Last summer, the United States Court of Appeals for the Third Circuit issued a precedential opinion in Sloan Co. v. Liberty Mutual Ins. Co., 653 F.3d 175 (3d Cir. 2011), that had broad implications for the construction community, because it affirmed an important industry-standard practice. More specifically, the Third Circuit held that a “pay-if-paid” provision in a subcontract, which provided that the general contractor’s receipt of full payment from the owner is an express condition precedent to the subcontractor’s right to full payment from the general contractor, was valid and enforceable by the general contractor and/or its payment bond surety.
Although “pay-if-paid” provisions are common in the construction industry, the enforceability of such provisions has been called into question by several courts around the country. In Sloan, however, the Third Circuit unequivocally recognized that: (1) few general contractors could absorb a significant owner default on a large construction project and that without risk-sharing the ultimate result would be an insolvent general contractor; and (2) a “pay-if-paid” provision was an appropriate and enforceable method for sharing risk among the general contractor and its subcontractors.
Specifically, the payment provision in Sloan stated, in relevant part, that:
Final payment shall be made within thirty (30) days after the last of the following to occur, the occurrence of all of which shall be conditions precedent to such final payment: . . . (3) Owner shall have accepted the Work and made final payment thereunder to Contractor . . . (6) Contractor shall have received final payment from Owner for Subcontractor’s Work.
The Third Circuit interpreted this provision, in conjunction with several other provisions in the subcontract, and found that words “shall be conditions precedent” were sufficient by themselves to establish an overall “pay-if-paid” structure, under which the subcontractor is entitled to receive only those payments that the general contractor receives from the owner for the subcontractor’s work.
Furthermore, the Third Circuit found that a related provision in the subcontract constituted a “liquidating agreement” which permitted the general contractor to assert claims against the owner on behalf of its subcontractors on a pass-through basis. Because the “liquidating agreement” provision bound the subcontractor to the owner’s decision on the pass-through claim, the Third Circuit found that this provision taken together with the “pay-if-paid” provision established a payment scheme that shifted risk of the owner’s non-payment to the subcontractor. Based on this payment structure, the Third Circuit reversed the lower court’s decision and held that the general contractor and its payment bond surety were insulated from the risk of an owner’s default.
Since the Third Circuit’s ruling in Sloan, the legal and construction community have speculated on whether a Pennsylvania state court would follow the Third Circuit’s legal analysis and ruling. Now, a recent decision by the Philadelphia Court of Common Pleas suggests that Pennsylvania state courts will follow the Third Circuit, and enforce “pay-if-paid” clauses.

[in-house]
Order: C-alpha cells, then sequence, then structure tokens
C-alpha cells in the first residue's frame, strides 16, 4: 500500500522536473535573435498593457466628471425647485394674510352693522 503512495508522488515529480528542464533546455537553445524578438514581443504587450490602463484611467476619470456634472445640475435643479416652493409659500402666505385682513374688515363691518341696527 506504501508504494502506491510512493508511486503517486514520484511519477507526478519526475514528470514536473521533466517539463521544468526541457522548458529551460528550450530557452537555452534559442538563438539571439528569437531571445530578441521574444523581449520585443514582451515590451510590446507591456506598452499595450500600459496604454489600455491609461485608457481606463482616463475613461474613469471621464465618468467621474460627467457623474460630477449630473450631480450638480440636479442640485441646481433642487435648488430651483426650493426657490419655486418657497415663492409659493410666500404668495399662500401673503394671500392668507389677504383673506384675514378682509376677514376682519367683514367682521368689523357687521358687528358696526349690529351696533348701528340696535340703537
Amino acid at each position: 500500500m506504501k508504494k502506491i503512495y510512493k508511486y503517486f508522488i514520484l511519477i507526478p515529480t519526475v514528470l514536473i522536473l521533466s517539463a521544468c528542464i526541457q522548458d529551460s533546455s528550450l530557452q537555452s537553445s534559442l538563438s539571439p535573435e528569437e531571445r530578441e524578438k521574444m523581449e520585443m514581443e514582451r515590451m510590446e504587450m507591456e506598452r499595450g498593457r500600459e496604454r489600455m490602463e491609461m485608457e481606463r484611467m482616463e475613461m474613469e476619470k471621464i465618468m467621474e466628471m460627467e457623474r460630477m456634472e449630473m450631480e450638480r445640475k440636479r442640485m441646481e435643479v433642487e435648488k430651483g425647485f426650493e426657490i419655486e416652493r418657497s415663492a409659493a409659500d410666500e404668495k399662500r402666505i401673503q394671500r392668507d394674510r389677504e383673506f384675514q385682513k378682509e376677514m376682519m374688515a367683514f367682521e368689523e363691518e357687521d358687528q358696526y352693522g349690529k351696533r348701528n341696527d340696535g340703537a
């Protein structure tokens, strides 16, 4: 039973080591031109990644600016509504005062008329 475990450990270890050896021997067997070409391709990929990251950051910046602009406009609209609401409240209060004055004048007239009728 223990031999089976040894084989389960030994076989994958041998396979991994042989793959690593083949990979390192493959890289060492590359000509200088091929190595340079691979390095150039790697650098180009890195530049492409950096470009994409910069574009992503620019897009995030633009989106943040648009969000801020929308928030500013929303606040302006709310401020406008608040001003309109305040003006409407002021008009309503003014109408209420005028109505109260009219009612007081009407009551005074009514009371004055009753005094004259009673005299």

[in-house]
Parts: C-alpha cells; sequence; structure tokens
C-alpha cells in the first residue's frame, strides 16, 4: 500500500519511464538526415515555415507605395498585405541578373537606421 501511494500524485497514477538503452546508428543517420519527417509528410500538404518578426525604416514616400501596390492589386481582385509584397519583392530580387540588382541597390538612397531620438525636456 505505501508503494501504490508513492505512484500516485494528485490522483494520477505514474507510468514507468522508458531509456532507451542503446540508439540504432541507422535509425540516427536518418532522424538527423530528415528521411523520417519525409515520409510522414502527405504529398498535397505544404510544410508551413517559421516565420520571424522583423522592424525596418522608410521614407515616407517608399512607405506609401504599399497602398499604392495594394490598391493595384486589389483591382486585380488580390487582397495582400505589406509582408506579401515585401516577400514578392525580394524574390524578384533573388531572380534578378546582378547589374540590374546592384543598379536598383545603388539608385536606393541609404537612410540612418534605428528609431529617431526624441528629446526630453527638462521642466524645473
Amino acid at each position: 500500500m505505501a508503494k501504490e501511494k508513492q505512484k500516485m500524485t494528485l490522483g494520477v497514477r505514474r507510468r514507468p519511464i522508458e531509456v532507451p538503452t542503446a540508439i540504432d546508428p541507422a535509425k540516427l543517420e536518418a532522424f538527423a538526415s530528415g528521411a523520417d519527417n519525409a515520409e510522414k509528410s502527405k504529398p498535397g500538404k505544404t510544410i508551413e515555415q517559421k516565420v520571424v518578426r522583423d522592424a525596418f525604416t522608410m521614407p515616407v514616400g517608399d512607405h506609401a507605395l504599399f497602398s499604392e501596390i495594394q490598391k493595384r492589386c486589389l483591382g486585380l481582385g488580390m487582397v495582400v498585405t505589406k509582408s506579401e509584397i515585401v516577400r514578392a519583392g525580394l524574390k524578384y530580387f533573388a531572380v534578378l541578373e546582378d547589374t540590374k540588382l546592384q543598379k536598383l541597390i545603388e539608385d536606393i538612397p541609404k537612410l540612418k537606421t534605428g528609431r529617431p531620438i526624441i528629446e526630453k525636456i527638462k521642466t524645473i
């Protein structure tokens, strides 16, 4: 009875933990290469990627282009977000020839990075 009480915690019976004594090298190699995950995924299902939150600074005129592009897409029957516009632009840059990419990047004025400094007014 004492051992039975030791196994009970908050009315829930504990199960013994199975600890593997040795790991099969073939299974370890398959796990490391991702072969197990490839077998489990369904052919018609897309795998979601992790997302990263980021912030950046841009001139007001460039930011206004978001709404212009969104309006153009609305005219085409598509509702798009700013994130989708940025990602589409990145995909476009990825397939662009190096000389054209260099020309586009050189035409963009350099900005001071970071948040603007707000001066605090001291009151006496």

In Pencoyd Iron Works v. Axis Constr. Servs., LLC, Case No. 000814, 2012 Phila. Ct. Com. Pl. LEXIS 23 (Phila C.C.P. January 18, 2012), a subcontractor filed suit against a general contractor and asserted claims for breach of contract, unjust enrichment, and violations of the Pennsylvania Contractor and Subcontractor Payment Act (“CSPA”).
In Pencoyd, the contract between the contractor and subcontractor included a “pay-if-paid” clause that stated “payment from Owner to Contractor is a condition precedent to payment from the Contractor to the Subcontractor.” The contract also stated that “Subcontractor acknowledges that in the event that payment is not made to the Contractor from the Owner for any reason … Subcontractor shall look exclusively to the Owner for payment of any and all funds under this Subcontract.”
After reviewing these provisions, the court concluded that the conditional language of these payment provisions constituted an unambiguous pay-if-paid clause. As a result, the court found that the subcontractor could only maintain a claim for breach of contract against the general contractor, if the subcontractor could show that the general contractor received full payment from the owner specifically for the work performed by the subcontractor. Because there was no dispute that the owner failed to pay the general contractor, the court granted the general contractor’s motion for summary judgment, enforced the pay-if-paid clause, and dismissed the subcontractor’s breach of contract claim.
Similarly, because the general contractor never received payment from the owner, the court also found that the subcontractor’s unjust enrichment claim and CSPA claim also failed, because the general contractor was not unjustly enriched, and that no obligation to tender payment was triggered by CSPA.
In light of the recent decisions in Sloan and Pencoyd, both federal and state courts are demonstrating an inclination to apply Pennsylvania law in a manner which enforces carefully crafted pay-if-paid clauses. As a result of these decisions, contractors, subcontractors, and sub-subcontractors should take the time to review their payment provisions to ensure they are protected in the case of non-payment.